Switzerland has suspended the citizenship process for the family of two teenage Muslim brothers after the boys' refusal to shake hands with their female teachers sparked a national debate over religious freedoms. The brothers, aged 14 and 15, had informed education officials in the northern municipality of Therwil that physical contact with women who are not family members violated their faith. They were then exempted from a Swiss custom of pupils shaking teachers' hands, with Therwil officials instructing them to avoid contact with male teachers as well to avoid gender discrimination. But the compromise sparked a heated response from leading Swiss politicians including the justice minister, Simonetta Sommaruga, who insisted that "shaking hands is part of [Swiss] culture".
On Tuesday, authorities in the canton of Basel-Country where Therwil is located, said that naturalization proceedings for the family had been put on hold. Basel-Country spokesman Adrian Baumgartner, in an email, confirmed a report from the ATS news agency on the suspension. The report also noted that such suspensions are common in citizenship procedures as authorities often require supplemental information about the families concerned. Amid the media storm that surrounded the handshake exemption, Basel-Country requested an expert legal opinion, which Therwil pledged to follow.
The father of the two boys, an imam based in Basel and a Syrian national, moved to Switzerland in 2001 and was granted asylum. Basel's migration office was seeking more information about the circumstances under which the father's asylum request was approved. Switzerland's population of eight million includes an estimated 350,000 Muslims. Previous similar disputes have centered on Muslim parents who demanded that their daughters be exempt from swimming lessons. Muslim families have, however, secured victories in court against schools which sought to ban the full face veil.
Anti-immigration ideology and xenophobia have become more visible in Europe, especially in Germany as a result of the efforts of political parties such as the National Democratic Party of Germany (NPD) and AfD as well as anti-Islam and anti-immigrant initiatives like PEGIDA, which have staged anti-immigrant rallies and have drawn thousands of people throughout Europe, especially in Germany. In fact, anti-migrant and Islamophobic sentiment has been on the rise not only in Germany but across Europe. There has been a shift towards right-wing parties, which have been gaining popularity amid rising public fears regarding the refugee influx. Recently, polls indicate a rise in support for right-wing parties in France, Austria, Poland and Switzerland. Since the Paris attacks, the public has generally become more aggressive towards Muslims. In France the number of attacks on mosques and Muslims has risen enormously while the security apparatus has profited immensely by being highly subsidized.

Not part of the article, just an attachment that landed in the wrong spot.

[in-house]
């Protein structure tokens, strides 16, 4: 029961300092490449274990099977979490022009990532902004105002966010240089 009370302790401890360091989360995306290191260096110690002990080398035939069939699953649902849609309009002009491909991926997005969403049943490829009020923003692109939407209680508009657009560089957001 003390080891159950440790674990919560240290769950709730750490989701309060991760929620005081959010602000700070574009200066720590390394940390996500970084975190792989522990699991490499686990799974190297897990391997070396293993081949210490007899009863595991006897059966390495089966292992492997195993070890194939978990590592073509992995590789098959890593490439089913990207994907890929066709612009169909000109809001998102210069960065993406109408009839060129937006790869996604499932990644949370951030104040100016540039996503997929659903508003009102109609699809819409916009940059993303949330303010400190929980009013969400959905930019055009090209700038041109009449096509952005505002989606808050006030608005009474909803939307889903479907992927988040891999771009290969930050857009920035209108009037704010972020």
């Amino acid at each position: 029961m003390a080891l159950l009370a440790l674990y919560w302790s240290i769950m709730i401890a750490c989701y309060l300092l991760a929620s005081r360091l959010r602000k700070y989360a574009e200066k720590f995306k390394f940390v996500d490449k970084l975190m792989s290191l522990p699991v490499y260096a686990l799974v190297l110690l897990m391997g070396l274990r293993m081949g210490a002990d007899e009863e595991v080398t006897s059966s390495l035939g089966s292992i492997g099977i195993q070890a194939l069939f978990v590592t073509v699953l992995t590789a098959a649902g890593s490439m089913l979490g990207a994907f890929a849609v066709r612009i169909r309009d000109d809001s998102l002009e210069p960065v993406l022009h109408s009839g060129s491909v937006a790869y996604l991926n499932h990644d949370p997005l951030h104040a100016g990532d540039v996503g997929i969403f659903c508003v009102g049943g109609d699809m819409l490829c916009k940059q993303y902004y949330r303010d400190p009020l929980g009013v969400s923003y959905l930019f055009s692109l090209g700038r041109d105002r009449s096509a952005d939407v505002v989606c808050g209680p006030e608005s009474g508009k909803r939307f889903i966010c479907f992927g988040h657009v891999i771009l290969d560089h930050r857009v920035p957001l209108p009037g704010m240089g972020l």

Denmark's parliament on January adopted the reforms aimed at dissuading migrants from seeking asylum by delaying family reunifications and allowing authorities to confiscate migrants' valuables. International outrage against Denmark has focused on the plans to take cash and valuables from migrants to help pay for their stay in asylum centers, while rights activists have blasted a proposed three-year delay for family reunifications as a breach of international conventions.
The majority of migrants come from the Middle East and Africa. The turmoil in the Middle East and the five-year civil war in Syria have led many people to flee the conflicts in an attempt to seek security and shelter in more prosperous and peaceful countries such as those in Europe. However, the EU has been slammed for lacking a collaborative response to the crisis.